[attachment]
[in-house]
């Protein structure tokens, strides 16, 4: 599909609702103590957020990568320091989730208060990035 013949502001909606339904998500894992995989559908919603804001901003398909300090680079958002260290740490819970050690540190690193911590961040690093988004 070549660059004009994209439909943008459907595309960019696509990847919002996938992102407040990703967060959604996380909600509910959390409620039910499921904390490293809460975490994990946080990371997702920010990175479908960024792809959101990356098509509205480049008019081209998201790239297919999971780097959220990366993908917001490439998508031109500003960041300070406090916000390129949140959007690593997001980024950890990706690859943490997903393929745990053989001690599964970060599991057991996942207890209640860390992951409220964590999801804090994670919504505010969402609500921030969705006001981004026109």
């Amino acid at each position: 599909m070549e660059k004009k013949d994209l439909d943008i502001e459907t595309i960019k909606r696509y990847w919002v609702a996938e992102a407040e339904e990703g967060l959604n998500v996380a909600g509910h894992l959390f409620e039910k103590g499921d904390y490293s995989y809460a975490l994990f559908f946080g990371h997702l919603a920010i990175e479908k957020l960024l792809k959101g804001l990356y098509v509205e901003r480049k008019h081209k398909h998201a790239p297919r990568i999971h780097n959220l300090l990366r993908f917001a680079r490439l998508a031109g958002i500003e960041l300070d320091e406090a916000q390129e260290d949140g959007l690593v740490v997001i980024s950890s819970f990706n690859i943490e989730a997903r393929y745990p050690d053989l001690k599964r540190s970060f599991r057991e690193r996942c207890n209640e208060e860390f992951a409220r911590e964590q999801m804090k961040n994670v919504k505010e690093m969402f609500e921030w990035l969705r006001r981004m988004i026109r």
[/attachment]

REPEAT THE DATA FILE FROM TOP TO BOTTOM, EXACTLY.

[in-house]
């Protein structure tokens, strides 16, 4: 599909609702103590957020990568320091989730208060990035 013949502001909606339904998500894992995989559908919603804001901003398909300090680079958002260290740490819970050690540190690193911590961040690093988004 070549660059004009994209439909943008459907595309960019696509990847919002996938992102407040990703967060959604996380909600509910959390409620039910499921904390490293809460975490994990946080990371997702920010990175479908960024792809959101990356098509509205480049008019081209998201790239297919999971780097959220990366993908917001490439998508031109500003960041300070406090916000390129949140959007690593997001980024950890990706690859943490997903393929745990053989001690599964970060599991057991996942207890209640860390992951409220964590999801804090994670919504505010969402609500921030969705006001981004026109």
């Amino acid at each position: 599909m070549e660059k004009k013949d994209l439909d943008i502001e459907t595309i960019k909606r696509y990847w919002v609702a996938e992102a407040e339904e990703g967060l959604n998500v996380a909600g509910h894992l959390f409620e039910k103590g499921d904390y490293s995989y809460a975490l994990f559908f946080g990371h997702l919603a920010i990175e479908k957020l960024l792809k959101g804001l990356y098509v509205e901003r480049k008019h081209k398909h998201a790239p297919r990568i999971h780097n959220l300090l990366r993908f917001a680079r490439l998508a031109g958002i500003e960041l300070d320091e406090a916000q390129e260290d949140g959007l690593v740490v997001i980024s950890s819970f990706n690859i943490e989730a997903r393929y745990p050690d053989l001690k599964r540190s970060f599991r057991e690193r996942c207890n209640e208060e860390f992951a409220r911590e964590q999801m804090k961040n994670v919504k505010e690093m969402f609500e921030w990035l969705r006001r981004m988004i026109r």